The Guardian

A tiny bit of history repeated itself with the results of last month's London mayoral election. In the spring of 1908, the Progressive Party, the first administration at the London County council, was ejected from the office it held for almost 20 years. In The Condition of England the following year, parliamentarian Charles Masterman wrote: "The Progressive Party ended its political career in the Metropolis because it had forgotten the Middle Classes." Those middle classes dwelt in suburbs in what became Greater London, and existed as figures of fun, particularly to authors such as George Gissing and even HG Wells, himself a native of Bromley, south London. They were cast as thrifty conservative clerks living in villas named Homelea, grudgingly handing over taxes for the indolent proles they feared were ready to revolt and head their way.  A hundred years on, many of those suburbs are populated by the white working class, once resident in inner London's poorer neighbourhood. This time it is they who were forgotten, ruinously, by London's ruling politicians. 

Since moving to the capital's "doughnut ring", these white hicks in the satellite suburbs have shouldered the contempt of the middle-class metropolitan Londoner - particularly those within the media who reinvent themselves as classless and colourless.

Their crime appears to have been their failure to be middle class, embracing excess and ostentation rather than traditional middle-class values of thrift and conformism. They are Essex Man and White Van Man, who harbour populist opinions and are not well-versed in the cultural and racial etiquette decided by their "progressive" superiors. 

This was apparent in the wake of last month's mayoral election. It was intriguing to read broadsheet columnists blaming the result on voters in the "richer" boroughs of the capital's outer ring. Richer than where exactly? The Clerkenwells, Islingtons and Notting Hills where many of those columnists reside?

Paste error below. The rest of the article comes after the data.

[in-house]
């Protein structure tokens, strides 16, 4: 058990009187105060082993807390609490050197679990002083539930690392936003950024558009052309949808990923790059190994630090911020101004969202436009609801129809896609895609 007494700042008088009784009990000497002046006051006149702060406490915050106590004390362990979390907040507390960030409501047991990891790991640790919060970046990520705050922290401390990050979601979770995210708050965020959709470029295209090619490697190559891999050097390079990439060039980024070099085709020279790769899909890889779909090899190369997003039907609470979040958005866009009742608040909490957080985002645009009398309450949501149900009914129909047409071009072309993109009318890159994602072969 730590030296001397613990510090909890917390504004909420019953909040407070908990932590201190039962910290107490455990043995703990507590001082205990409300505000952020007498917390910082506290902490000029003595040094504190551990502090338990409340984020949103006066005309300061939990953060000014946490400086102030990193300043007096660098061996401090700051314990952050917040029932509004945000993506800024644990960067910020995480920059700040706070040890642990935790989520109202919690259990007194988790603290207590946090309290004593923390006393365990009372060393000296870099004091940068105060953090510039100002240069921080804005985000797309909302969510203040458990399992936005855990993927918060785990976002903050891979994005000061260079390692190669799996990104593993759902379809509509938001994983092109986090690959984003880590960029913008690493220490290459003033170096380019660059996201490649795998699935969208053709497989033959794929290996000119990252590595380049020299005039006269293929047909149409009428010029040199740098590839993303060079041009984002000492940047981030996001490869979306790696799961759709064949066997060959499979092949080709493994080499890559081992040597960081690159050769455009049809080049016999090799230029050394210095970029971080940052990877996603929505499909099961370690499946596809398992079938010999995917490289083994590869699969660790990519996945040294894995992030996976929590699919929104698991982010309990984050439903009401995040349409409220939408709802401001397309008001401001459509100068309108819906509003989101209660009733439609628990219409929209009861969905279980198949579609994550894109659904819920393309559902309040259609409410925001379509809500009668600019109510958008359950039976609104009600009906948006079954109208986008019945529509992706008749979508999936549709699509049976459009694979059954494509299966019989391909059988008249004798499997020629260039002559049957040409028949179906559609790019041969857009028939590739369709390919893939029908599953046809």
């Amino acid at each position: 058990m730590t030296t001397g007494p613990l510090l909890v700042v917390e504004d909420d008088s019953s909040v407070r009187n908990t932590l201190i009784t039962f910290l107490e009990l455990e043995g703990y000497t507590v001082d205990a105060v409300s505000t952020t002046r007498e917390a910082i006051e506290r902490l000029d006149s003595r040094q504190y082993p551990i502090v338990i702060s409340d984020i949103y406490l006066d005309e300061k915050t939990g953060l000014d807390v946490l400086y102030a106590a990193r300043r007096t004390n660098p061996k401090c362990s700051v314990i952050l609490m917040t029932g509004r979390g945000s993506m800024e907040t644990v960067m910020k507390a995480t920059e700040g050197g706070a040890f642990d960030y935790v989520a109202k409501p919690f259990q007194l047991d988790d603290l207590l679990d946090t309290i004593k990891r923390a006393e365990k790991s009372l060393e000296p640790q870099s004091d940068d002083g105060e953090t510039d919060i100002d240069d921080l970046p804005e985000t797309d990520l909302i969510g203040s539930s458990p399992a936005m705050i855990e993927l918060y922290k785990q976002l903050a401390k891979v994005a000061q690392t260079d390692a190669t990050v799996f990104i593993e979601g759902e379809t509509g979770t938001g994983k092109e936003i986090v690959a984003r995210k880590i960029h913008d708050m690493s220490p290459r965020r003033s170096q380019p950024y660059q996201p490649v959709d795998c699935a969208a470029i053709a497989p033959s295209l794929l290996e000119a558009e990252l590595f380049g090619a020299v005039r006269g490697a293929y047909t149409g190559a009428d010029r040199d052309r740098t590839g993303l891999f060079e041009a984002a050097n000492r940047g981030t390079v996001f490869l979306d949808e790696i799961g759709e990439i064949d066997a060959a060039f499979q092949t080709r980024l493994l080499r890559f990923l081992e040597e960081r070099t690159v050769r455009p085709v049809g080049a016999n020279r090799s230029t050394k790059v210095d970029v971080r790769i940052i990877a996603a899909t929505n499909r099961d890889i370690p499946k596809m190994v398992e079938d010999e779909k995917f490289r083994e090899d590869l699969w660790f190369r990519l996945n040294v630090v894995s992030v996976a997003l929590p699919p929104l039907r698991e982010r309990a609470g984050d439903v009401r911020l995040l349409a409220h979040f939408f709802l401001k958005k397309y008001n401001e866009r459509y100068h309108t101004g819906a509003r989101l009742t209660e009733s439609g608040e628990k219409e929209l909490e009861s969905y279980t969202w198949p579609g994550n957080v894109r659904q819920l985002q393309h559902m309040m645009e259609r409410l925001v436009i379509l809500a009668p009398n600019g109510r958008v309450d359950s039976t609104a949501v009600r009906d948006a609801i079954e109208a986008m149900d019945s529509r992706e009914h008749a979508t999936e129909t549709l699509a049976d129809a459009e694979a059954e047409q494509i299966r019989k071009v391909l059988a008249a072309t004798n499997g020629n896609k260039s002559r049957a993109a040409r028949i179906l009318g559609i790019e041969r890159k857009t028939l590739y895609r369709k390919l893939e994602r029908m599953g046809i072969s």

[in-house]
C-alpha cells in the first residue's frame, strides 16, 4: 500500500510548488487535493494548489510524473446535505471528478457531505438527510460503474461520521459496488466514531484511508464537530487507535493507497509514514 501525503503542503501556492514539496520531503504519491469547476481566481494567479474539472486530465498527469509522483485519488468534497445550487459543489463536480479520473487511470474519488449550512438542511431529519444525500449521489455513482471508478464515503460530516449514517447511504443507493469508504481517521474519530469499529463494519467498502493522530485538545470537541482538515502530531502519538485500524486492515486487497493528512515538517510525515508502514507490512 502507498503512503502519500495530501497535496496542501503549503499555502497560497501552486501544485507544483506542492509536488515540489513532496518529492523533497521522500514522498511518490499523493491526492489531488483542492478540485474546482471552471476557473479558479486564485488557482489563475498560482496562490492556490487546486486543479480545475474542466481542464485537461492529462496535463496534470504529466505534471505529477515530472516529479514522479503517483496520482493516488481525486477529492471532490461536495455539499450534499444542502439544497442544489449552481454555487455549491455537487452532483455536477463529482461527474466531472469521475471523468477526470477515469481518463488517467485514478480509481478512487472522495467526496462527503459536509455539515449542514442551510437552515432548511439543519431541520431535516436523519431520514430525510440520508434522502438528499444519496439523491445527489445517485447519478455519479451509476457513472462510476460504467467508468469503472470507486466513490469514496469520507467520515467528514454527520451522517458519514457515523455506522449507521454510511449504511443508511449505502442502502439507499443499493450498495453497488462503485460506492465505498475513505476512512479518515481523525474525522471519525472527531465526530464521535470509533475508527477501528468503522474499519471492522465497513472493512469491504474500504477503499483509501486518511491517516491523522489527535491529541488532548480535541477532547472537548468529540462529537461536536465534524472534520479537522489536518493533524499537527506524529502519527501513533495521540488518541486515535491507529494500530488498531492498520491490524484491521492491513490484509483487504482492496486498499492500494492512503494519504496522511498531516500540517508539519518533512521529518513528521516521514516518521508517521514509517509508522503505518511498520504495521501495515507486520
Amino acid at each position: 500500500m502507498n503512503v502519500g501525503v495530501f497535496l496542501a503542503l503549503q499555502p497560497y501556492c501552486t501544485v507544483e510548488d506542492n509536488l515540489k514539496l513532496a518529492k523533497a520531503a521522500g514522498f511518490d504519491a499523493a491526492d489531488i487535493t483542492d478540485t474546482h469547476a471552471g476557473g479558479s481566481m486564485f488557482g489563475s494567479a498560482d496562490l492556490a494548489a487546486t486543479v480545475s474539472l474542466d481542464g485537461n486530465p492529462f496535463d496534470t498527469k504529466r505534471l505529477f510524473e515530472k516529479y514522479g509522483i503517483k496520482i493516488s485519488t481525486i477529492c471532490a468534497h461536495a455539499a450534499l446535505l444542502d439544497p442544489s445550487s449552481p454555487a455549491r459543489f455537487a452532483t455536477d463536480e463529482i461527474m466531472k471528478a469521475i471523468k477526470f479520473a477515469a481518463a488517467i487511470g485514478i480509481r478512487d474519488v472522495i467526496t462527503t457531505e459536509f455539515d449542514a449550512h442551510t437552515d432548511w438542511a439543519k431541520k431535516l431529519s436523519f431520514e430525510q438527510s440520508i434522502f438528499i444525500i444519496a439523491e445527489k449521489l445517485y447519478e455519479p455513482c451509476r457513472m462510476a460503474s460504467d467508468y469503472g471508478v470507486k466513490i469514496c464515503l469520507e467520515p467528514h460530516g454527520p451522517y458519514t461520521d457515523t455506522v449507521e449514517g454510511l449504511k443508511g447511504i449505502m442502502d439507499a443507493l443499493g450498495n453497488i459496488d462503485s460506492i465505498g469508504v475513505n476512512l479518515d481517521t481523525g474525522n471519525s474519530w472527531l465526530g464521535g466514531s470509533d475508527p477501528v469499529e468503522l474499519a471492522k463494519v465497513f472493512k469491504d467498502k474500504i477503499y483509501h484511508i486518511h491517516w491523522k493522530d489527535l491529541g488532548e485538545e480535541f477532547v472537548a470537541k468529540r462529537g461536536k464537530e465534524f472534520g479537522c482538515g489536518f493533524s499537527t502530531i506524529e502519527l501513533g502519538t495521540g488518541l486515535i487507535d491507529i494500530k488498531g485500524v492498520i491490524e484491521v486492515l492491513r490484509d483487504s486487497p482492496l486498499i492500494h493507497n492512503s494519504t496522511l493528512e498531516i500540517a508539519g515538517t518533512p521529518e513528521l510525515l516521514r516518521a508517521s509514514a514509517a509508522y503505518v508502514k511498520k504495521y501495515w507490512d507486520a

Statistically, the boroughs where the turnout was highest, where the votes for Tory candidate Boris Johnson were greatest, were the London boroughs of Bexley and Bromley. This patch may have parts of Chislehurst within its boundaries, but it also has the less salubrious Erith, Welling and Thamesmead. 

In an attempt to be relevant, London Evening Standard columnist Will Self trotted out tired lines on "multi-culturalism" to highlight his superiority to the suburban hillbillies. It's a theme he has warmed to in the past when writing of "these Barratt-homeowners out in the sticks, who don't see a black or brown face from one week to the next".

Once it was the urban working class's ignorance of the country that made them the subject for middle-class mockery; now it's the fact that they don't live in the modern multicultural city in a 19th-century townhouse. It's an attitude that reveals more about the author's provincialism than the realistic urban experience of his target.

Many of those Barratt homeowners grew up on inner-London estates and went to multi-ethnic schools, but never had the luxury of seeing non-whites solely as colourful carnival revellers or the passive victims of racial violence. These working-class whites experienced ethnic minorities as everything from muggers and killers to carers and lovers.

This continues to be the case. Boroughs such as Bexley are no longer white enclaves but areas in transition. Since the 2001 census, the racial demographic has shifted rapidly, particularly with the swelling of the west African contingent. This is a suburb whose population is becoming younger, one dealing with issues relating to violence, gang culture and knife crime that many of its residents left inner London to escape. 

Those that turned out in their droves to vote against Ken Livingstone's administration at the London assembly did so because they felt as neglected and disenfranchised as the middle-class suburbanites who ejected the leaders of the London County council a century ago.